As Richard eluded to it all depends upon your workflow as to where you site equipment and benches. If you are savvy with Sketchup layout machines where you like and once you have a basic layout then draw the shop boundary walls to fit it all in. It'll probably be rectangular.

Alternatively use squared paper and cutout machine shapes and a plan view of a human figure. That will give you some idea as to whether you have left enough room to walk around. Only you can decide what works best for you but you can get some ideas from looking at other arrangements by other people.

A good book to read is Setting Up Shop: The Practical Guide to Designing and Building Your Dream Shop by Sandor Nagyszalanczy. Amazon stock it and it is a Taunton Press book.

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I think others have offered excellent advice. Terry hit the nail on the head regarding construction costs. I think any possible benefit to any shape other than rectangular would be outweighed by costs.

One thing I would add into the good advice here is to plan on change. Try to add in as much flexibility as possible by locating as many outlets as possible for both 110 and 220. I've held off installing dust pipe for over a year because I wanted to get several projects behind me to see what my best layout could be for the space I'm in. Your best idea of machine layout will most likely change once you move in and use it, and if not will most certainly be added on to over time.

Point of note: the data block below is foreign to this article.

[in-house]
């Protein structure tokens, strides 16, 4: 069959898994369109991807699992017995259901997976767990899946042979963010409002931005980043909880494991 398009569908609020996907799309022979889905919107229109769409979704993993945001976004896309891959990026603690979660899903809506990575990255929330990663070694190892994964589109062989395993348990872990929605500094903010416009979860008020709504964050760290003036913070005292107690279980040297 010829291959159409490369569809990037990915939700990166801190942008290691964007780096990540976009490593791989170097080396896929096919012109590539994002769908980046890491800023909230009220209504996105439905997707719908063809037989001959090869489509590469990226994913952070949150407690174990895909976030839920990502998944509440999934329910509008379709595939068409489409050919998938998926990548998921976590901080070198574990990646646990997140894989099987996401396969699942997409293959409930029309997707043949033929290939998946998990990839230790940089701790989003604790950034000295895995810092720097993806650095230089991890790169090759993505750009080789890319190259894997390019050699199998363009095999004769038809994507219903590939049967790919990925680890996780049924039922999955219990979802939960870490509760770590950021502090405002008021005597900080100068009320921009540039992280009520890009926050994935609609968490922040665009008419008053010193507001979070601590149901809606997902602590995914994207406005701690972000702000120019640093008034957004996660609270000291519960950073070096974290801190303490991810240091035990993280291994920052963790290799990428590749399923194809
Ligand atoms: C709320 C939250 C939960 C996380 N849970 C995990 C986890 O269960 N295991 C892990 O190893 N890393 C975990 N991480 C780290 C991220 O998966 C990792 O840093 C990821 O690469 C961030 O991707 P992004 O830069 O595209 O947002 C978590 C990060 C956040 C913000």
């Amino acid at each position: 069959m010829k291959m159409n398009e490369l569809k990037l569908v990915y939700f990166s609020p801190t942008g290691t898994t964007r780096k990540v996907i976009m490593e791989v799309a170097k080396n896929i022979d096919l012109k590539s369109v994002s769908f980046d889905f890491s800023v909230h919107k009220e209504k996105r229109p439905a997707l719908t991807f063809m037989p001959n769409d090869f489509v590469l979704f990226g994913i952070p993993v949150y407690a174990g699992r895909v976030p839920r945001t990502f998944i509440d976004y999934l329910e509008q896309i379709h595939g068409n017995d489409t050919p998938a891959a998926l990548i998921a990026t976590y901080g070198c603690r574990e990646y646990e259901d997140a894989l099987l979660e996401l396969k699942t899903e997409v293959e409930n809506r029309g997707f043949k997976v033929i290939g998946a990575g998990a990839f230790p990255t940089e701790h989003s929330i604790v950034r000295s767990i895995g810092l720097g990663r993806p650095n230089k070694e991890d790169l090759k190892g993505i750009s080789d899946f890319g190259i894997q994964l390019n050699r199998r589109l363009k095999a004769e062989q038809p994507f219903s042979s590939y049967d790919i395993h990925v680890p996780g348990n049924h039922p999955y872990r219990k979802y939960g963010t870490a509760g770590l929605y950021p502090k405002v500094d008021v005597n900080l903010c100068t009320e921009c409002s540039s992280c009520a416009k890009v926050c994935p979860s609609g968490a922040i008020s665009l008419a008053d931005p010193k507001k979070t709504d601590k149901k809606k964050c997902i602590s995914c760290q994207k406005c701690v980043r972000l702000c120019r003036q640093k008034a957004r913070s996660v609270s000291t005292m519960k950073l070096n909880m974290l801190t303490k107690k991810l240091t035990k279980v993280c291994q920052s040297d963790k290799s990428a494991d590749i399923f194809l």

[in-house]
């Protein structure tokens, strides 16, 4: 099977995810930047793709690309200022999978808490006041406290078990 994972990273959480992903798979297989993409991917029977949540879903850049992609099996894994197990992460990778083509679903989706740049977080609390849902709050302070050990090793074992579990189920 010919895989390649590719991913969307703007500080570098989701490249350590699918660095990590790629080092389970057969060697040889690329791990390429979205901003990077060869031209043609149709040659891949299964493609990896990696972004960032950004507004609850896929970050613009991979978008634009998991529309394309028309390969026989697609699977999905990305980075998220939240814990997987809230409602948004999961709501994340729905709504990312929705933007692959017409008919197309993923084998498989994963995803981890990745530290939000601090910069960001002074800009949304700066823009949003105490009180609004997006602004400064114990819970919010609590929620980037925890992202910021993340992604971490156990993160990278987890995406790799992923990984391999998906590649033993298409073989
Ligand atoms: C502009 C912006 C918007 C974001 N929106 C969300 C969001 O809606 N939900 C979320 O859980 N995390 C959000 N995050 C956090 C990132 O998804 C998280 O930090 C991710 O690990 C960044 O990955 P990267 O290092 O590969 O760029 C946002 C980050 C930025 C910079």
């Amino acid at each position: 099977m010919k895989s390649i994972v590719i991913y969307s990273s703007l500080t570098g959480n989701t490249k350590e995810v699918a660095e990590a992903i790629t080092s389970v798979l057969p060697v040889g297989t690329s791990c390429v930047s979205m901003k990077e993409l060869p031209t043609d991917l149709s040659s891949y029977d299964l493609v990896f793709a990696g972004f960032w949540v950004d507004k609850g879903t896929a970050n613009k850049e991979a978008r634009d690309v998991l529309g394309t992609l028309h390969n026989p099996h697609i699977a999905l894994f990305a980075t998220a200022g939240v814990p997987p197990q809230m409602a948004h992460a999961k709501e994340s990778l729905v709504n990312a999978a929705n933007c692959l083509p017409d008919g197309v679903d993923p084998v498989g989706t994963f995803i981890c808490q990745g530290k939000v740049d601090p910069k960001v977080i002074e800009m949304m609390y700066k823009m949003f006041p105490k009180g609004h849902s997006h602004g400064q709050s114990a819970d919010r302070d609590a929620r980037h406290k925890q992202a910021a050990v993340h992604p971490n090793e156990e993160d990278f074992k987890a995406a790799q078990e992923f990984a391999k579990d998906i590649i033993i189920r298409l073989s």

It's a fun challenge - good luck with it!

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18 hours ago, Brendon_t said:

My initial thought was anot L as I've worked in a cramped box for a while but the more I think about this question,the more I think there's no replacement for displacement. 

What I currently lack is infeed and outfeed  room.  I have max 5' at every tool without moving anything. 

Not knowing what tools you own or plan to own, it is hard to give advice. The ideal space for a knuckle dragging hand plane thrower I'm sure would look a lot different than a power hungry shop needing 220 drops every 5 feet.

My advice would be to grab some graph paper and get to sketching. Work up a few drawings, take what you like from each and  refine until you find something that looks ideal for YOU.